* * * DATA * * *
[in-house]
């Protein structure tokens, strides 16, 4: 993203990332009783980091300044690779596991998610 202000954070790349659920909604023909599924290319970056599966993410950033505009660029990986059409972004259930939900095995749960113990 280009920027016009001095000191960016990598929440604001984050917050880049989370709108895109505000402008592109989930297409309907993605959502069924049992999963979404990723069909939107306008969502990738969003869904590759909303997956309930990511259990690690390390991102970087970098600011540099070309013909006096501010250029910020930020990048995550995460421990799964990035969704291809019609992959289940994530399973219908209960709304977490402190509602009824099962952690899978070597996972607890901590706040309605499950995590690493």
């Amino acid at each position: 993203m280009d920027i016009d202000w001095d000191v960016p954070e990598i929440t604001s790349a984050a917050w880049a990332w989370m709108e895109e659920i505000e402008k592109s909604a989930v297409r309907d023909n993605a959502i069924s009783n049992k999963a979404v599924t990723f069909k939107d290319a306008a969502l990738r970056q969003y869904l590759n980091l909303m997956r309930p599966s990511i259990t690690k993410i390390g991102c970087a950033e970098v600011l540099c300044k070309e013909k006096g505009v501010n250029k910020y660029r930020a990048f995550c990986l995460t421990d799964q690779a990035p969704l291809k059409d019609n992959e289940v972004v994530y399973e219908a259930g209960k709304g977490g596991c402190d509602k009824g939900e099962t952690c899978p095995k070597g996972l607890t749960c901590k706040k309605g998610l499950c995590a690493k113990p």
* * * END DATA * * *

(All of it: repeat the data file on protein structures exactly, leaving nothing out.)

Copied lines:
[in-house]
């Protein structure tokens, strides 16, 4: 993203990332009783980091300044690779596991998610 202000954070790349659920909604023909599924290319970056599966993410950033505009660029990986059409972004259930939900095995749960113990 280009920027016009001095000191960016990598929440604001984050917050880049989370709108895109505000402008592109989930297409309907993605959502069924049992999963979404990723069909939107306008969502990738969003869904590759909303997956309930990511259990690690390390991102970087970098600011540099070309013909006096501010250029910020930020990048995550995460421990799964990035969704291809019609992959289940994530399973219908209960709304977490402190509602009824099962952690899978070597996972607890901590706040309605499950995590690493």
């Amino acid at each position: 993203m280009d920027i016009d202000w001095d000191v960016p954070e990598i929440t604001s790349a984050a917050w880049a990332w989370m709108e895109e659920i505000e402008k592109s909604a989930v297409r309907d023909n993605a959502i069924s009783n049992k999963a979404v599924t990723f069909k939107d290319a306008a969502l990738r970056q969003y869904l590759n980091l909303m997956r309930p599966s990511i259990t690690k993410i390390g991102c970087a950033e970098v600011l540099c300044k070309e013909k006096g505009v501010n250029k910020y660029r930020a990048f995550c990986l995460t421990d799964q690779a990035p969704l291809k059409d019609n992959e289940v972004v994530y399973e219908a259930g209960k709304g977490g596991c402190d509602k009824g939900e099962t952690c899978p095995k070597g996972l607890t749960c901590k706040k309605g998610l499950c995590a690493k113990p």